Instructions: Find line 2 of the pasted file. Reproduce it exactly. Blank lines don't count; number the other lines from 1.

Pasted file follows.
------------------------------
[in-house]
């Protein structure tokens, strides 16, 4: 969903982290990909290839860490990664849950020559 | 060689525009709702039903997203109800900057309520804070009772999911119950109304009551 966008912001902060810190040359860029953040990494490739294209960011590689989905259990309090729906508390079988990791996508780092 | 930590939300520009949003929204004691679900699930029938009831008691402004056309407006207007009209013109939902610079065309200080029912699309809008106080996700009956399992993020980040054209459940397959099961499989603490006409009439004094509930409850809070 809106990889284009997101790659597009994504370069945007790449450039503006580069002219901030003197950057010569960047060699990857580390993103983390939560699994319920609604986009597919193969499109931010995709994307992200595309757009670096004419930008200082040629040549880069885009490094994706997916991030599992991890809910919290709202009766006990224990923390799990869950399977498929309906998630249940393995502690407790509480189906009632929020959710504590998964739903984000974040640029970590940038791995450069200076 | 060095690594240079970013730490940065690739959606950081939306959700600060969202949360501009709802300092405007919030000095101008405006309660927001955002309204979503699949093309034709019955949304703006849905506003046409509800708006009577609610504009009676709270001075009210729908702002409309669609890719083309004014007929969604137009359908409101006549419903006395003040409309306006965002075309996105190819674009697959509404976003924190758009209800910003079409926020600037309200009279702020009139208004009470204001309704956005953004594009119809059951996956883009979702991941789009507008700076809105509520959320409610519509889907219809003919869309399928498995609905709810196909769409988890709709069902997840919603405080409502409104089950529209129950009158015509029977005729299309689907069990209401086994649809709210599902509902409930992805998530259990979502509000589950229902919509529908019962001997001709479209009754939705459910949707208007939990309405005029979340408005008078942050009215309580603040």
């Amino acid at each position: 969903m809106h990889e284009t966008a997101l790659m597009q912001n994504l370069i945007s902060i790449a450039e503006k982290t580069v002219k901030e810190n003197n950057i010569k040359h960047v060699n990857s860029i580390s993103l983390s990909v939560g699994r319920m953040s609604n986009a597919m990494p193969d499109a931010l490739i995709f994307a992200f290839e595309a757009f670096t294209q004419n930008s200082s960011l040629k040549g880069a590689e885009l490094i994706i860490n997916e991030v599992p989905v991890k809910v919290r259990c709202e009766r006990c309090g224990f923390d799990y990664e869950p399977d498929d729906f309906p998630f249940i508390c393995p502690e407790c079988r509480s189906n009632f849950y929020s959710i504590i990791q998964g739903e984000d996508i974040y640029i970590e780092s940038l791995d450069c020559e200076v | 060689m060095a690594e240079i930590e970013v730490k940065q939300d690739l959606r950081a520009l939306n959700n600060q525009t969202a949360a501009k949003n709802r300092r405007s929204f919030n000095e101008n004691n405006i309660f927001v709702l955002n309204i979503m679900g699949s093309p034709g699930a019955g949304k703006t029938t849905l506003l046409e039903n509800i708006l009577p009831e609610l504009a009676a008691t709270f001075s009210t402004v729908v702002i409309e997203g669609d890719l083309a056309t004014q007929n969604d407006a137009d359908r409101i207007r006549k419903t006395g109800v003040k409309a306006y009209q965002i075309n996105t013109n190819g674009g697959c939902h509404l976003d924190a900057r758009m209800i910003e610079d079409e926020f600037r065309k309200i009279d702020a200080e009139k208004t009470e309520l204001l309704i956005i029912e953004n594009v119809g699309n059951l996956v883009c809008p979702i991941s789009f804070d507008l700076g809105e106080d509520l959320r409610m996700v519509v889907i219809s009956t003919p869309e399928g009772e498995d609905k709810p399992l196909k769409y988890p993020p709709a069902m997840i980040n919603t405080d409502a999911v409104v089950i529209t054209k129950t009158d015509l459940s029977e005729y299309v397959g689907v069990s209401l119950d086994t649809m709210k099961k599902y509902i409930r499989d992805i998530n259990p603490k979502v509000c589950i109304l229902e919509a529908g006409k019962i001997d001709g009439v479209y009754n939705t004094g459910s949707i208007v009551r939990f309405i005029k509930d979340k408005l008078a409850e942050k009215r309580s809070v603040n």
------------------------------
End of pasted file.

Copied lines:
């Protein structure tokens, strides 16, 4: 969903982290990909290839860490990664849950020559 | 060689525009709702039903997203109800900057309520804070009772999911119950109304009551 966008912001902060810190040359860029953040990494490739294209960011590689989905259990309090729906508390079988990791996508780092 | 930590939300520009949003929204004691679900699930029938009831008691402004056309407006207007009209013109939902610079065309200080029912699309809008106080996700009956399992993020980040054209459940397959099961499989603490006409009439004094509930409850809070 809106990889284009997101790659597009994504370069945007790449450039503006580069002219901030003197950057010569960047060699990857580390993103983390939560699994319920609604986009597919193969499109931010995709994307992200595309757009670096004419930008200082040629040549880069885009490094994706997916991030599992991890809910919290709202009766006990224990923390799990869950399977498929309906998630249940393995502690407790509480189906009632929020959710504590998964739903984000974040640029970590940038791995450069200076 | 060095690594240079970013730490940065690739959606950081939306959700600060969202949360501009709802300092405007919030000095101008405006309660927001955002309204979503699949093309034709019955949304703006849905506003046409509800708006009577609610504009009676709270001075009210729908702002409309669609890719083309004014007929969604137009359908409101006549419903006395003040409309306006965002075309996105190819674009697959509404976003924190758009209800910003079409926020600037309200009279702020009139208004009470204001309704956005953004594009119809059951996956883009979702991941789009507008700076809105509520959320409610519509889907219809003919869309399928498995609905709810196909769409988890709709069902997840919603405080409502409104089950529209129950009158015509029977005729299309689907069990209401086994649809709210599902509902409930992805998530259990979502509000589950229902919509529908019962001997001709479209009754939705459910949707208007939990309405005029979340408005008078942050009215309580603040």